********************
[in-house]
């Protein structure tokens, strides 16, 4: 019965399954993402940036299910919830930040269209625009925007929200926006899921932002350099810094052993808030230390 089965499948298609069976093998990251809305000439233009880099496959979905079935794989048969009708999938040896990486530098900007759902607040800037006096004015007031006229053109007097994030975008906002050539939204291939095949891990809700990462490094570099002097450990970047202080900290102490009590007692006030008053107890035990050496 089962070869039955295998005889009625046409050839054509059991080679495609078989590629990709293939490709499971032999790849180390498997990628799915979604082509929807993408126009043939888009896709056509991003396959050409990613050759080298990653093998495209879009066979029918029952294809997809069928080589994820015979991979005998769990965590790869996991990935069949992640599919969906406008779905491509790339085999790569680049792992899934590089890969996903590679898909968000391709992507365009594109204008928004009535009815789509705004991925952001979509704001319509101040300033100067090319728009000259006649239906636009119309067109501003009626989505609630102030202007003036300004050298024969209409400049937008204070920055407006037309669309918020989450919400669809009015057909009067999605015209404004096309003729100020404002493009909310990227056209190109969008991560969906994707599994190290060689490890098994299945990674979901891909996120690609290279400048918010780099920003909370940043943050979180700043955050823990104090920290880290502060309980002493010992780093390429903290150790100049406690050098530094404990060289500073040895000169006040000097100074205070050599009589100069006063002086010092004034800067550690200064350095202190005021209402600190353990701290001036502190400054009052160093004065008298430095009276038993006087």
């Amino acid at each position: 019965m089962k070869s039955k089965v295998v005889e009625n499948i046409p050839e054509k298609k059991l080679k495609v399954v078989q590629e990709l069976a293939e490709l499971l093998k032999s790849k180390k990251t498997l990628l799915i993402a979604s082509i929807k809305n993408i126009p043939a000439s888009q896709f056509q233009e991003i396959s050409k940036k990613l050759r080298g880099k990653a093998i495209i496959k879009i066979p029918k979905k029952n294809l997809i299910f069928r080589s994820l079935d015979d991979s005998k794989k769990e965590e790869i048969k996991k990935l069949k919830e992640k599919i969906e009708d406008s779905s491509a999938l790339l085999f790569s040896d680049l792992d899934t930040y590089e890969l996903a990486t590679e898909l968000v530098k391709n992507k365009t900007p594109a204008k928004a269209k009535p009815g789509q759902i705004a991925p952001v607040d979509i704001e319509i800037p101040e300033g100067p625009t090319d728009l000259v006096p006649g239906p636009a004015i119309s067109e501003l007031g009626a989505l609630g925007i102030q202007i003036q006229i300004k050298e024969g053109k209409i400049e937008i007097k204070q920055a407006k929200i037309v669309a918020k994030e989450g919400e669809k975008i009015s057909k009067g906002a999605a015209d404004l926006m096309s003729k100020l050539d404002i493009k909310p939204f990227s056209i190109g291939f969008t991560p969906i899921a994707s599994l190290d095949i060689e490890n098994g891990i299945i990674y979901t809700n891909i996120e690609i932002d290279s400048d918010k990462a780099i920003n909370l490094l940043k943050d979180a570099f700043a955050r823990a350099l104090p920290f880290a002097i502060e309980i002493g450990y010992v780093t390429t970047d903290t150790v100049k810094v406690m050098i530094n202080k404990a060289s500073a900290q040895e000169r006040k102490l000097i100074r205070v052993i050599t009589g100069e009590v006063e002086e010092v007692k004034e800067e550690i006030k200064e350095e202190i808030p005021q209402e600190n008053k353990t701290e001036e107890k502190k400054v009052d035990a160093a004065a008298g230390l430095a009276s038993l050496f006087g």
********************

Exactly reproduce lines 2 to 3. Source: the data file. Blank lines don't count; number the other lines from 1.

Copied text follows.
């Protein structure tokens, strides 16, 4: 019965399954993402940036299910919830930040269209625009925007929200926006899921932002350099810094052993808030230390 089965499948298609069976093998990251809305000439233009880099496959979905079935794989048969009708999938040896990486530098900007759902607040800037006096004015007031006229053109007097994030975008906002050539939204291939095949891990809700990462490094570099002097450990970047202080900290102490009590007692006030008053107890035990050496 089962070869039955295998005889009625046409050839054509059991080679495609078989590629990709293939490709499971032999790849180390498997990628799915979604082509929807993408126009043939888009896709056509991003396959050409990613050759080298990653093998495209879009066979029918029952294809997809069928080589994820015979991979005998769990965590790869996991990935069949992640599919969906406008779905491509790339085999790569680049792992899934590089890969996903590679898909968000391709992507365009594109204008928004009535009815789509705004991925952001979509704001319509101040300033100067090319728009000259006649239906636009119309067109501003009626989505609630102030202007003036300004050298024969209409400049937008204070920055407006037309669309918020989450919400669809009015057909009067999605015209404004096309003729100020404002493009909310990227056209190109969008991560969906994707599994190290060689490890098994299945990674979901891909996120690609290279400048918010780099920003909370940043943050979180700043955050823990104090920290880290502060309980002493010992780093390429903290150790100049406690050098530094404990060289500073040895000169006040000097100074205070050599009589100069006063002086010092004034800067550690200064350095202190005021209402600190353990701290001036502190400054009052160093004065008298430095009276038993006087």
């Amino acid at each position: 019965m089962k070869s039955k089965v295998v005889e009625n499948i046409p050839e054509k298609k059991l080679k495609v399954v078989q590629e990709l069976a293939e490709l499971l093998k032999s790849k180390k990251t498997l990628l799915i993402a979604s082509i929807k809305n993408i126009p043939a000439s888009q896709f056509q233009e991003i396959s050409k940036k990613l050759r080298g880099k990653a093998i495209i496959k879009i066979p029918k979905k029952n294809l997809i299910f069928r080589s994820l079935d015979d991979s005998k794989k769990e965590e790869i048969k996991k990935l069949k919830e992640k599919i969906e009708d406008s779905s491509a999938l790339l085999f790569s040896d680049l792992d899934t930040y590089e890969l996903a990486t590679e898909l968000v530098k391709n992507k365009t900007p594109a204008k928004a269209k009535p009815g789509q759902i705004a991925p952001v607040d979509i704001e319509i800037p101040e300033g100067p625009t090319d728009l000259v006096p006649g239906p636009a004015i119309s067109e501003l007031g009626a989505l609630g925007i102030q202007i003036q006229i300004k050298e024969g053109k209409i400049e937008i007097k204070q920055a407006k929200i037309v669309a918020k994030e989450g919400e669809k975008i009015s057909k009067g906002a999605a015209d404004l926006m096309s003729k100020l050539d404002i493009k909310p939204f990227s056209i190109g291939f969008t991560p969906i899921a994707s599994l190290d095949i060689e490890n098994g891990i299945i990674y979901t809700n891909i996120e690609i932002d290279s400048d918010k990462a780099i920003n909370l490094l940043k943050d979180a570099f700043a955050r823990a350099l104090p920290f880290a002097i502060e309980i002493g450990y010992v780093t390429t970047d903290t150790v100049k810094v406690m050098i530094n202080k404990a060289s500073a900290q040895e000169r006040k102490l000097i100074r205070v052993i050599t009589g100069e009590v006063e002086e010092v007692k004034e800067e550690i006030k200064e350095e202190i808030p005021q209402e600190n008053k353990t701290e001036e107890k502190k400054v009052d035990a160093a004065a008298g230390l430095a009276s038993l050496f006087g």